I’m walking home in my Sunday worst with my dirty eyes to the ground searching for cockroaches. The air is hot and thick like breath. Your shadow is sticking to me even more relentlessly today. Do you miss it? But then again, I bet you’ve left pieces of your shadow all over town; shadows of kisses and promises… and then later the cold feet of indifference.
You know, usually I hang out on the rooftop of my life. From there it feels as though the sea is my garden. I am closer to the sky. I can sing with the wind. I like to throw parties as if I’m freeing birds. So I am dealing with this the only way I know how: I pass out smiles like cocktails. I carry trays of lazy gazes, little hor d’oeurves of mystery: maybe, just maybe, I might let you kiss me. I like to splash around in the attention, knowing all the while that I’d rather be lounging on a lilo with you. Still, I’ve learnt how to throw one heck of a party. There is even a fountain of chocolate compliments whenever my ego needs to be sweetened.
Because this is what heartbreak is. It’s turning the music up even louder, wearing higher heels, inviting even more people into your arms. I am a victim of pride but this, admitting to this pain, does not embarrass me. What matters is not that I got hurt. Nor that one day you might found you had the power to do that. This is not about you and the rare opportunity you had, to be in a position to do so. This is not about you. Publicising this is alright with me because what matters is the fact that you didn’t break anything else of mine.
This year I have endured a plethora of tests: panic attacks and manipulation and betadine baths and starvation and burns and disappointing friends. And none of this broke me. And then there was you. And you should have been the sunshine after the storm. It has been raining for almost a decade and this year it poured so you should have been the reward. But you weren’t. You were the hail. And perhaps that means that you should have been the straw to break the camel’s back. But you were not. Instead, you are another tool to help me drink my cocktail of perseverance a little bit faster.
And so right now I am a little drunk, I know that. The Universe should have paced itself. I was not thirsty for more pain. I could stop this party and think about the injustice of it all. About how I scared myself into being happy, and finally left the door to my heart unlocked. About how the first person to come in was you, and the only thing you did was break into my bedroom and mess up my bed. And then leave before I even came home.
But you never know who is going to crash your party; I should have been more prepared. There is no quota for bad luck. It was naive and arrogant of me to believe that there is some limit as to what one might have to endure in a certain amount of time. So the injustice of it all is irrelevant. Panic attacks, third degree burns, heartbreak. Bad timing.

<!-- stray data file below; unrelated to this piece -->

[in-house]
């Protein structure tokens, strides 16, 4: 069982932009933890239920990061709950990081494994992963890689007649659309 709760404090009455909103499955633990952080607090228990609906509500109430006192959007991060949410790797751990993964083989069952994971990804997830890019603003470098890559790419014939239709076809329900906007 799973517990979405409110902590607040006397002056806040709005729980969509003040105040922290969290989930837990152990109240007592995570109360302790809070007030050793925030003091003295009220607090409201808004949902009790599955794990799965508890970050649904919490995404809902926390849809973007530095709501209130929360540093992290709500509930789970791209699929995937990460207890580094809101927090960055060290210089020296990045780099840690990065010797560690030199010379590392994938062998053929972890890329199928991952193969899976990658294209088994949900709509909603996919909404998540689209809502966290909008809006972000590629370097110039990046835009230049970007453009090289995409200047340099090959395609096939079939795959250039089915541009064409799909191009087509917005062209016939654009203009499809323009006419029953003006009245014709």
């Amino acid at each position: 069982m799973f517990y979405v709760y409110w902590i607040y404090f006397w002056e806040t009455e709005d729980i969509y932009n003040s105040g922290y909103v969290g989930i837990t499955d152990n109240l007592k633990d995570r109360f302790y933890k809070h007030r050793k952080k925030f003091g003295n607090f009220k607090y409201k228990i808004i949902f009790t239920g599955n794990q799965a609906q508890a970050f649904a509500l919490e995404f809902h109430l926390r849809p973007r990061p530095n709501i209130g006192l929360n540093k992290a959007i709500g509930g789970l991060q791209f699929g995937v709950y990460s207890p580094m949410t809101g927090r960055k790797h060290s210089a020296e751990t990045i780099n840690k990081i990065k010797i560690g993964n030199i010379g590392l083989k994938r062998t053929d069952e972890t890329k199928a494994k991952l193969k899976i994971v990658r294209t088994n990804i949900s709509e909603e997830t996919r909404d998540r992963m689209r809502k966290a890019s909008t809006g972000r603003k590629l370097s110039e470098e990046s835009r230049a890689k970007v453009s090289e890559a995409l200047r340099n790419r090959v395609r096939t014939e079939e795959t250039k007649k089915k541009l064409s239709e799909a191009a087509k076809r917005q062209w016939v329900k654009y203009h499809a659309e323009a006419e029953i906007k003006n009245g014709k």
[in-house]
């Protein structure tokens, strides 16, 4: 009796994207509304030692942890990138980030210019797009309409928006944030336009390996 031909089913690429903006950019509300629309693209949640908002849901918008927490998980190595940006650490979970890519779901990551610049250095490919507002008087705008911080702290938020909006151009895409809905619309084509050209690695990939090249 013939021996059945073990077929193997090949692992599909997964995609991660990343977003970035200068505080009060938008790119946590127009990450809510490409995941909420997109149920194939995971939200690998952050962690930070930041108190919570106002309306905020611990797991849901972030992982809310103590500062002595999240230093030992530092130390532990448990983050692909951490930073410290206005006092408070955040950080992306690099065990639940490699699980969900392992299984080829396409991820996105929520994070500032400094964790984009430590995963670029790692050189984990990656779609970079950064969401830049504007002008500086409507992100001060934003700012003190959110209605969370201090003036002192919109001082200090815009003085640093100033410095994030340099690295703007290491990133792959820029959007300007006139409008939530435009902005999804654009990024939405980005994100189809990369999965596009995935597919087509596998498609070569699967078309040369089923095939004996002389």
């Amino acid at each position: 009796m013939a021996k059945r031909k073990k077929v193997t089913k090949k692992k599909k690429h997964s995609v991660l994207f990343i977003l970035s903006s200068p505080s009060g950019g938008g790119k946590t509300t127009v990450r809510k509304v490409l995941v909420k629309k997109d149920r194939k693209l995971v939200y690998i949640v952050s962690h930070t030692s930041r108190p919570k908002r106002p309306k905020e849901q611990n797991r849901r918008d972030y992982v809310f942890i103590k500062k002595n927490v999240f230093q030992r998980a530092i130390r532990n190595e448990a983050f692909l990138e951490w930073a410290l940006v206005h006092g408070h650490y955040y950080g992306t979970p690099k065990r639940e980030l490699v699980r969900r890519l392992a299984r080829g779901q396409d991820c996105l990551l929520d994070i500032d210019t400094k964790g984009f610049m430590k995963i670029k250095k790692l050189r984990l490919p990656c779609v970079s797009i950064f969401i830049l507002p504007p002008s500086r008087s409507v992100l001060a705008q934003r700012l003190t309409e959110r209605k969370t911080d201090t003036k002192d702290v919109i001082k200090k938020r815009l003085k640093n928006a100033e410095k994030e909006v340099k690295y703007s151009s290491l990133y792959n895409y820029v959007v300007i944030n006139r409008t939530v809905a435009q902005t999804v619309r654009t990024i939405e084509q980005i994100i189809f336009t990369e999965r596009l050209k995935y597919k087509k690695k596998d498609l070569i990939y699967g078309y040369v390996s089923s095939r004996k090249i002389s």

I guess I should be locked in my panic room again… and I won’t lie: I have been hovering next to the door for a while now. But really, what I’d like to do is go back out and join the party. Because life’s better when you have drunk friends and pretty dresses and other men.
And after the party, maybe next week, I might stumble into the garage of the past, just to sit in a car whose keys I have hidden. I will do this just to think about you and the weak words you shot at me; rusty bullets in a drive-by. I laugh about it sometimes. I bet you weren’t expecting me to chase after your car with rocks. You didn’t think I had it in me. You should have. You met me a week after I got out of hospital… at a concert. That should have told you something about the person that I am. But you don’t know me. Because you never wanted to see me in more than two dimensions. And I was so vulnerable and so scared, and everything was moving so quickly that I could never find the right words to say. Me, the writer. The one that never shuts up.
And then later still, I might fill up water-balloons with my tears, knowing full-well that they are going to go limp in the corner of my living room while I fall asleep, tired of thinking, free cry in my dreams. I know I will not get the chance to throw them at you; we are separated by oceans and pride and different desires. But I keep filling them up. Because, this time, I am intent on being prepared.
In the morning they will have spilt across the floor and I might slip. But then I’ll get back up again and go find a mop. You see, if I have learnt anything this year, it is that it doesn’t matter who comes in and dirties me up… I keep a bar of hope in my pocket. And I am not afraid to use it.